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    Swinger your "just for fun" build just floors me! :D

    Another brilliant thread and a joy to watch.

    Please treat us all to more! :D

    Cheers!

    Jim
  11. cmdrted

    cmdrted Active Member

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    Swinger, in your rudder construction, is there a strip or something on the mating surfaces of the moving part of the rudder or the stationary part? Or are the 2 pieces open and just so close that the openings into each part can not be seen? This is excellant work and your experimentation far exceeds my regular "blue ribbon" builds. Thankyou for the lessons :!:
  12. Gil

    Gil Active Member

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    Swinger,

    Hope your new eyeglasses workout cause we're waiting for the rest...,

    Gil
  13. Swinger

    Swinger Member

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    Hi,

    I'm glad you like the model, thanks! At first I would like to explain that just because this is a relaxing model, that doesn't mean I won't try hard to build it cleanly and precisely. The relaxing character implicates not dying for making it as detailed as the real Spitfire. ;-) In other words, I don't care so much about the similarity to the original aircraft. However, the model does have to look neat.

    You've asked some questions. Here I go with the answers:

    Lunarhighway - yes, the ribs were embossed with a needle, from the other side of course. The other lines were embossed on the coloured side. I'll show the technique on photos (as soon as I complete the horizontal stabilizers).

    Jasco - What do you mean by "embossing the outline of the connector strips"? Well... Firstly I form the segment, then I add the connector strip (the one to glue the segment into a "circle"), then I glue the segment into a "circle", and then I glue in the other connector strip. Lastly, I put the former in (and of course, finally I glue the segment to the rest of the fuselage).

    Leif - yes, the varnish has been sprayed on before cutting the model. Then again, I still don't know whether to spray it again when I finish the model... I'll try it on some wrecked models, maybe it will be good. The varnish was glossy, but somehow it soaked into the card... :)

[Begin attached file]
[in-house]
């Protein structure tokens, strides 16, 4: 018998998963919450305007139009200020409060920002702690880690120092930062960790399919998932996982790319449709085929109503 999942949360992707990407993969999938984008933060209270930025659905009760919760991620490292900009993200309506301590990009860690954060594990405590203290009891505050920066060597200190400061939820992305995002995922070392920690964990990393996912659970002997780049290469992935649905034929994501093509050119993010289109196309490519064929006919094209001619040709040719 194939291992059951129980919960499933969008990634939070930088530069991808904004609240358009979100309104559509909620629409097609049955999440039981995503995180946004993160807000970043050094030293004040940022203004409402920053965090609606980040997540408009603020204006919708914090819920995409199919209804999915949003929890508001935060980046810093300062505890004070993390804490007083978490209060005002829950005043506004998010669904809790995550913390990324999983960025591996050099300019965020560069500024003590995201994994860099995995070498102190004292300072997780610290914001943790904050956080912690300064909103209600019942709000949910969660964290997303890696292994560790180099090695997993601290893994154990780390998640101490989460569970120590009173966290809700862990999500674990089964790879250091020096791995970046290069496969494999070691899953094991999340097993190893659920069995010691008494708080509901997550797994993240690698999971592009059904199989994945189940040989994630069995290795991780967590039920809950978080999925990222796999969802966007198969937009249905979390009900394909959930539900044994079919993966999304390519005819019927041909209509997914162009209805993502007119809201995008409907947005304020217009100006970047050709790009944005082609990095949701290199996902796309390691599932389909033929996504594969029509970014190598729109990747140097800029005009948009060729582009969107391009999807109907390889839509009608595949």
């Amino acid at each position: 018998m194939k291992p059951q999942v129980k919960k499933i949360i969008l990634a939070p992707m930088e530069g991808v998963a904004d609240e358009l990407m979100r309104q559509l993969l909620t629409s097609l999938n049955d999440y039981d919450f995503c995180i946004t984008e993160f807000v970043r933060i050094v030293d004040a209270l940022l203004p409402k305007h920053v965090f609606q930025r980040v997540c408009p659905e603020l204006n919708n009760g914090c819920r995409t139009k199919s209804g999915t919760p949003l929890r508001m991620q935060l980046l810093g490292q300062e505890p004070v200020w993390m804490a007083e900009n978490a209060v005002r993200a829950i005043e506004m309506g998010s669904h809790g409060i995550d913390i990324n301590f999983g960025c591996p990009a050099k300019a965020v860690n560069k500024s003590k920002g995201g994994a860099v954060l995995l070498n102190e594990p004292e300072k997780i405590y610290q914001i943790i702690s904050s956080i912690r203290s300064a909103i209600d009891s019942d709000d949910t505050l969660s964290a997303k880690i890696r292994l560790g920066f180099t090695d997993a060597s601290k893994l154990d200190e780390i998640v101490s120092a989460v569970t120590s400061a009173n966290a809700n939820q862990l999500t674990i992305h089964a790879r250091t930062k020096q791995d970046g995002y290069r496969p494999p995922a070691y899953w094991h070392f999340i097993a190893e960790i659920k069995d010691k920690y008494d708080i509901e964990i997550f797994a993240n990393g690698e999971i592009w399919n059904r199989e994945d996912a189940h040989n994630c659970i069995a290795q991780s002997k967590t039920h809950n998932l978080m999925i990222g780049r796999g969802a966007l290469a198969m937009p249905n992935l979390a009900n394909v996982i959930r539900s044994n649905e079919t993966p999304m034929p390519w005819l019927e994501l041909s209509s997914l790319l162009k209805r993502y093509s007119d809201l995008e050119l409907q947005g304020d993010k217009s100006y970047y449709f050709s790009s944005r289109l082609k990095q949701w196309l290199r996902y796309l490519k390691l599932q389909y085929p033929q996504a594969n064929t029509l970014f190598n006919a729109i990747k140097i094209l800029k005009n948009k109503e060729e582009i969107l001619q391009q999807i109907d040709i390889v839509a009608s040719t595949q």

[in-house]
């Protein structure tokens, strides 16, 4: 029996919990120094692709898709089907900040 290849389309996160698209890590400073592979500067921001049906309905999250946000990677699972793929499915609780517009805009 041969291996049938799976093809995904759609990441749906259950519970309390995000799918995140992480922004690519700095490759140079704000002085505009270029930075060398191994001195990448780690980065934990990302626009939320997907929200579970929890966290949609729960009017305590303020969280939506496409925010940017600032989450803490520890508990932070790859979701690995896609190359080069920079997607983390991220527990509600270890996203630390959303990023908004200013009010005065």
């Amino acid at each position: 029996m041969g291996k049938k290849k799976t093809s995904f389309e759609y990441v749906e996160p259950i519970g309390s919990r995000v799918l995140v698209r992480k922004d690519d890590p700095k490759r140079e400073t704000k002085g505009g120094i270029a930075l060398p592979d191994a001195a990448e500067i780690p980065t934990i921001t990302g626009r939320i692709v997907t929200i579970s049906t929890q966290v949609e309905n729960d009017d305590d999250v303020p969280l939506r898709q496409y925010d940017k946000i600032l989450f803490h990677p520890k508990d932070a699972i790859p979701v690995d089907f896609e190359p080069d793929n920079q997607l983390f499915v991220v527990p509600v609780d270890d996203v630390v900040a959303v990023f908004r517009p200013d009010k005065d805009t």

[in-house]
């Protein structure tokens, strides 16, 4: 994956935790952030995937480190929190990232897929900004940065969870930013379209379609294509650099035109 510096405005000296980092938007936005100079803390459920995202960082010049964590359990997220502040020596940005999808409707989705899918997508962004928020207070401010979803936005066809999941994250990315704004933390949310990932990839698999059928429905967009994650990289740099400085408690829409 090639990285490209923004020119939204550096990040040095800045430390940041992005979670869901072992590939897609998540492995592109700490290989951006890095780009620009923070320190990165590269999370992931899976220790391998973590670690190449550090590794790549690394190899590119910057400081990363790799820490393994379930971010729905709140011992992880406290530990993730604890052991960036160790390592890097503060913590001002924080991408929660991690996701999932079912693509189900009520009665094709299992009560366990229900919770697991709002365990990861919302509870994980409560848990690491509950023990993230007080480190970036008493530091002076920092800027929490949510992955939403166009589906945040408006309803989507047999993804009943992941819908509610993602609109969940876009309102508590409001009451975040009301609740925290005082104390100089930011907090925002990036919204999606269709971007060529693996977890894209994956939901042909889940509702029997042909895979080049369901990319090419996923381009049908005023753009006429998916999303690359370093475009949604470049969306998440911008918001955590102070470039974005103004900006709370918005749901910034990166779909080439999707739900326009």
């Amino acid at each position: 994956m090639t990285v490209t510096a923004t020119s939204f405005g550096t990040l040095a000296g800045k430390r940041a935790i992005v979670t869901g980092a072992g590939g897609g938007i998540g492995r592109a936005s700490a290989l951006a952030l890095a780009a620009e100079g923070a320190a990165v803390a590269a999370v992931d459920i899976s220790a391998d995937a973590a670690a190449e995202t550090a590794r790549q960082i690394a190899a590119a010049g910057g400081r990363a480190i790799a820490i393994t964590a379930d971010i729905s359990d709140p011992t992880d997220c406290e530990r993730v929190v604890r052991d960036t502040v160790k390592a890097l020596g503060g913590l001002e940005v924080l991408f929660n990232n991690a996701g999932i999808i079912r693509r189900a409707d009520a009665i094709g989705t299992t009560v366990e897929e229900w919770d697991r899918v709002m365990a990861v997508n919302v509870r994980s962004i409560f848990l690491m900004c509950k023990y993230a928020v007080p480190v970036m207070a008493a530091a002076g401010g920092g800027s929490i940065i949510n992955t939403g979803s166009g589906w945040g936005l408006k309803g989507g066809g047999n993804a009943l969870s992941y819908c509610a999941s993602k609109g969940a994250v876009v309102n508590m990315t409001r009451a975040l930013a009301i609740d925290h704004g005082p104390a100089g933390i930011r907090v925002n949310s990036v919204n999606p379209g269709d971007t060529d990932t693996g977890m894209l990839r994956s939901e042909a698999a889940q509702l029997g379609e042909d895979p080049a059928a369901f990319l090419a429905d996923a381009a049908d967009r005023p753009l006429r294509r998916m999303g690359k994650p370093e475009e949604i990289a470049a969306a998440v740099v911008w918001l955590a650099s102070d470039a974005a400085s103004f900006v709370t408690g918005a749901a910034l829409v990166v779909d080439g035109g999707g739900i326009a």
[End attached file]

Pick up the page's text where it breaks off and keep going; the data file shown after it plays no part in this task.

Barry - no way, don't even think about that. :) Each of your models is better than the previous one.

    CmdrTed - I really am sorry, but I don't understand which place you are writing about. :( Which are "mating surfaces" and "openings"?

    P.S. On the Konradus forum I was asked to write/show how I formed the stabilizers... Now I'm making the horizontal stabilizers and I take a lot of photos, so stay tuned for a little tutorial. :) Maybe tomorrow, maybe on monday. :) Just when I finish them.
  14. Gil

    Gil Active Member

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    Swinger,

    So much for a relaxing build...,

    Gil
  15. lunarhighway

    lunarhighway Member

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    The class eagerly awaits the next lesson :lol:


    thanks for taking the time to explain it all!
  16. Leif Oh

    Leif Oh Member

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    Swinger, I think a second coat of spraying when finished is good. It helps to cover joints, and evens out any irregularities (although you'll have to mask the canopy, of course). However, be warned about glossy sprays! Please use matte or semi-matte. I think you were lucky that the glossy spray soaked into the paper. The second coat won't, I'm afraid. - Leif
  17. Gil

    Gil Active Member

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    The glossy sprays have a tendency to "spot gloss" on paper. It takes several coats for the gloss to even out. I've stopped using it as it is more temperature sensitve than the matte spray.

    Gil
  18. Swinger

    Swinger Member

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    "Spot gloss", that's right! This effect can be seen on some of the photos. Live these spots are visible mainly in an incandescent light. Unfortunately when I was in the shop, there was only the glossy spray. I wanted to buy the semi-matt, but oh well... I don't think that at the next spraying it would be glossy - I've made some tests, and even this Spit was covered with 4 thin layers of varnish. Anyway, I'd prefer the semi-matt one, to get rid of these glossy spots (though they don't make a tragedy). :)

    Gil, what do you mean by "temperature sensitive"? What's going on with the glossy varnish in various temperatures?


    OK, and now the photos. I've been making the stabilizers for the first time this way, as well as it was my first time to cut (divide) the rudders out. So it is an experiment, too.